he will never forget.
Watch the teaser, theatrical and Cinemedia trailers for 'King Kong'
WETA Collectables (5.18 mins)
Director Peter Jackson and WETA supervisor Richard Taylor take you behind
the scenes of the making of the WETA collectable that accompany the film's
1996 & 2005 Scripts
Place the DVD in your PC and you can view or print out the script from
both versions of the development of 'King Kong'
Introduction by Peter Jackson (2.32 mins)
The director/writer/producer of 'King Kong' introduces the special features
on this DVD set.
Recreating the Eighth Wonder: The Making of King Kong (186.41 mins)
Director Peter Jackson, writer/co-writer Philippa Boyens, WETA supervisor
Richard Taylor, production designer Grant Taylor, animation director Christian
Rivers and stars Naomi Watts, Jack Black, Adrien Brody, Colin Hanks, Andy
Serkis, Thomas Kretschmann, Evan Parke, Jamie Bell and Lobo Chan take
you behind the scenes of the entire production of 'King Kong'. Split into
sections entitled 'The Origins of King Kong', 'Pre-Production Part 1:
The Return of Kong', 'Pre-Production Part II: Countdown to Filming', 'The
Venture Journey', 'Return to Skull Island', 'New York, New Zealand', 'Bringing
Kong to Life Part 1: Design and Research' and 'Bringing Kong to Life Part
2: Performance and Animation', this documentary covers every aspect of
film's production and is up to the same standard set by the brilliant
Lord of the Rings bonus features. From the original 1996 preparation for
Peter Jackson's first attempt at bringing Kong back to the silver screen
to starting the production in 2004, the documentary covers everything
not shown in the Production and Postproduction diaries released previously
on DVD and on the Kong is King.net website. Here we see the design concepts,
pre-visualization, miniatures, set design, the making of the Venture,
Skull Island, the dinosaurs, New York and of course the creation of King
Kong. This is absolutely superb and a must watch for fans of the film
and fans of cinema alike.
Video Galleries View conceptual designs from 'The 1996 King Kong', 'The
Venture', 'Skull Island', 'New York' and 'Kong'.
When it comes to producing special edition DVDs Peter Jackson is up there
with Ridley Scott. As he did with the Lord of the Rings Trilogy, Peter
Jackson and his creative team have gone above and beyond when it comes
covering every aspect of a movie's production. Add to this the extended
version of the movie and you have the ultimate version of King Kong and
the one that fans have been waiting for. This is a must buy.
(DOUBLE DISC VERSION)
The Volkswagen Touareg
and King Kong (2.03 mins)
Go behind the scenes of the VW advert that was recorded to promote the
vehicle used by the crew during the production.
See more of NYC in 'Wish
you were here' (1.43 mins)
Watch an advert for the New York City website
by Peter Jackson (3.30 mins)
The co-writer/director introduces the bonus features on the DVD release
of 'King Kong' and how to navigate the menus.
Post Production Dairies
(2hrs 32.37 mins)
Originally posted on the 'Kong is King' website this collection of thirty-five
mini featurettes cover all aspects of the postproduction of Peter Jackson's
monster movie. Just like 'Production Diaries' that were released on DVD
before films release, the diaries are introduced and presented by the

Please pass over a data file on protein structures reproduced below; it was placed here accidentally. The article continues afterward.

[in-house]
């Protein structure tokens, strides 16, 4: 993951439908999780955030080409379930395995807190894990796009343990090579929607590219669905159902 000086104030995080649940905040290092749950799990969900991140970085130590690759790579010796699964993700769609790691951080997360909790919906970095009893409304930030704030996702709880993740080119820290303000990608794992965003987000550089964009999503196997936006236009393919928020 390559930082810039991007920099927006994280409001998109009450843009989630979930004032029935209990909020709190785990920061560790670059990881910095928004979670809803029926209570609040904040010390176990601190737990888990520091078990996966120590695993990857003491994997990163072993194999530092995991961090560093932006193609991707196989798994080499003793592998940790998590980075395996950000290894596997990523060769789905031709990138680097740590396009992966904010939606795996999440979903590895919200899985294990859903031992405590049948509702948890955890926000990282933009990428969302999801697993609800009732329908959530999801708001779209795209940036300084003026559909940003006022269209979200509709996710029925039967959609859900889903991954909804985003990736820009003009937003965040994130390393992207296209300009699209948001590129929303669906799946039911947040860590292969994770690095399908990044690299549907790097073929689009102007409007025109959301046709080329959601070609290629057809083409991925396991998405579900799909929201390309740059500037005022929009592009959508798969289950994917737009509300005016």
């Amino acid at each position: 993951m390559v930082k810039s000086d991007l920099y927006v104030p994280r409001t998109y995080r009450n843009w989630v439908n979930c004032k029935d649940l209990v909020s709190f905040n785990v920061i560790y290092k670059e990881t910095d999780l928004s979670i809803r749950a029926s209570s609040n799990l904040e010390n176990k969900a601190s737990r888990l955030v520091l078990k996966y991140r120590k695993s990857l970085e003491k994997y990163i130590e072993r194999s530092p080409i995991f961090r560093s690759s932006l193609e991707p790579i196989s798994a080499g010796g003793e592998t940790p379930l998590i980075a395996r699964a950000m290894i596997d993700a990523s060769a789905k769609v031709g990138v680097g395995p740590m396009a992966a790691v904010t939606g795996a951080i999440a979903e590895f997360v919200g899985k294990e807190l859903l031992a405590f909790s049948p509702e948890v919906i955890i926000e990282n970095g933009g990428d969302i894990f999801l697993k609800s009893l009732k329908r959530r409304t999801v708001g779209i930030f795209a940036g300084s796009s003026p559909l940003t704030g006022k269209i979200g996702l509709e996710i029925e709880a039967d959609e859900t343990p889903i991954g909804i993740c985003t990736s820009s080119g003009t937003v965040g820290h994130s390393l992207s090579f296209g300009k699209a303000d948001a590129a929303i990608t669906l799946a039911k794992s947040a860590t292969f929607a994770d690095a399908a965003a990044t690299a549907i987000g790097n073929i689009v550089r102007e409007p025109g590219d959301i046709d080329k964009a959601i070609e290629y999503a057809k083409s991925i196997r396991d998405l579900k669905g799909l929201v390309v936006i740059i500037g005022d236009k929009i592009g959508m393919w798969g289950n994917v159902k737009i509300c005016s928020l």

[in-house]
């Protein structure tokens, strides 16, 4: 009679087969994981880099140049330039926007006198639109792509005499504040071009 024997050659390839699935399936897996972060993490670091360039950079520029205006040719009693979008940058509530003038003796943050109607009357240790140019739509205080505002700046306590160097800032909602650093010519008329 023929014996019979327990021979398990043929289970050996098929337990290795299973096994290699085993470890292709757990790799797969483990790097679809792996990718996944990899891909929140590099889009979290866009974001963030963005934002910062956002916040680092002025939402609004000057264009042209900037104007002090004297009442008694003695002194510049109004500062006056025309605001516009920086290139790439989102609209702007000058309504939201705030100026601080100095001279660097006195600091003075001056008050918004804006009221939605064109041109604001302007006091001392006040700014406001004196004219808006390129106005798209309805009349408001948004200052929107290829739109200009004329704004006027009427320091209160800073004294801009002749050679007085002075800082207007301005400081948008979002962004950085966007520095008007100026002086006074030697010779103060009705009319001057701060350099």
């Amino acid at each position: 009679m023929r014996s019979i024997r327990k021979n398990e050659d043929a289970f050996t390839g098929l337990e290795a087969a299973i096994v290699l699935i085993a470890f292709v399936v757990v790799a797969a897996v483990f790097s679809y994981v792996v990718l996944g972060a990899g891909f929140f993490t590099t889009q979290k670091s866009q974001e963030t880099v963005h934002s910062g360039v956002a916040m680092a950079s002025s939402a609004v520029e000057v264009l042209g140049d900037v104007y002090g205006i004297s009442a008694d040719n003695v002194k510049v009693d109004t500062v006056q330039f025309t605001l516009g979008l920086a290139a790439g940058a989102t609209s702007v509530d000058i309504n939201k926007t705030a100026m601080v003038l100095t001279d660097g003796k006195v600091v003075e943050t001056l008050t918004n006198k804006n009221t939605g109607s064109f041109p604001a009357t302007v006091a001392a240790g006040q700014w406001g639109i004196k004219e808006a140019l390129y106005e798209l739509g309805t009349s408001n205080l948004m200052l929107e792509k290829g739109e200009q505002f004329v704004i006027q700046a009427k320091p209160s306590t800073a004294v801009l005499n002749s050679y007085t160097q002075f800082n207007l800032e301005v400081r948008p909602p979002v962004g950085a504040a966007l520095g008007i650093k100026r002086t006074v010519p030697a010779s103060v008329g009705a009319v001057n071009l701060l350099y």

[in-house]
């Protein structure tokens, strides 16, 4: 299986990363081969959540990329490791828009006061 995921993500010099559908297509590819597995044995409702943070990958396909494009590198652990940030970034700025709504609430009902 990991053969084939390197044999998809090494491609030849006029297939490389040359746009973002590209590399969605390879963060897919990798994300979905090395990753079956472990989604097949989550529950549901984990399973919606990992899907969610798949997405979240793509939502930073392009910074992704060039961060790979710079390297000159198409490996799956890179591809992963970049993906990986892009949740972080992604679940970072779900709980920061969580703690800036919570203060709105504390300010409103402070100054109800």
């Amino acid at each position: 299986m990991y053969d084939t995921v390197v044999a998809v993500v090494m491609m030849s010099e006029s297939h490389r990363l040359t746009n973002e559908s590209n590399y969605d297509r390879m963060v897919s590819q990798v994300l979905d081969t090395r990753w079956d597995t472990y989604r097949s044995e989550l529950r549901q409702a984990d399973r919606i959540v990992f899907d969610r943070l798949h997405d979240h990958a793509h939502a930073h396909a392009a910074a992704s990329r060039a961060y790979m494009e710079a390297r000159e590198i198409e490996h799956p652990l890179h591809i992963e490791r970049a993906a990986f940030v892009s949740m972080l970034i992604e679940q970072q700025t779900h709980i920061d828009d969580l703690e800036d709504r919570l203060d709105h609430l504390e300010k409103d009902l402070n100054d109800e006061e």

director himself and as well as the stars of the film, he is accompanied
by the many teams and individuals that were involved in putting the finishing
touches to the film. The diaries look at pickups, miniatures, visual effects,
sound, music and premieres over a thirty-three week period. These can
be either viewed in week order or you can watch them by department and
category. Like no other movie before it, this offers the fan unprecedented
access to the postproduction of a major Hollywood production.
Skull Island: A Natural
History (16.55 mins)
Director Peter Jackson, writer/co-producer Philippa Boyens, production
designer Grant Major, conceptual artist Alan Lee, WETA chief designer
Richard Taylor, supervising art director Dan Hennah, conceptual designer
Jeremy Bennett, senior designer - creatures Ben Wootten, special makeup
effects supervisor Gino Acevedo and creature designers Christian Pearce,
Greg Broadmore and Daniel Falconer talk about the real Skull Island in
this mockumentary. Here we look at the history of the island, looking
at its animals, dinosaurs, insects, flying rodents and the civilisation
that inhabited the island. It also looks at the king of beasts, Kong himself.
Kong's New York, 1933
Director Peter Jackson and writer/co-producer Philippa Boyens are joined
by historians to talk about America and New York in 1933, the time that
the film was set. The featurette look at the impact of the Great Depression
when over 1.5 million people were unemployed and many of them lived in
'Homerville's' around the city, with the biggest in New York. This is
an interesting featurette but it doesn't offer you enough information
about the other aspects of the era, such as the buildings, fashions and
vehicles of the time.
The two-disc collectors edition
of 'King Kong' is filled with some good bonus features but you can't help
thinking that a bigger, director's cut or special edition will be released
later. The lack of a commentary track and a documentary about the history
of the character etc, makes you think that another release is coming.
This aside, the release is still very good just because of the quality
of the postproduction diaries and fans should be pleased with this DVD,
especially if another edition doesn't come along.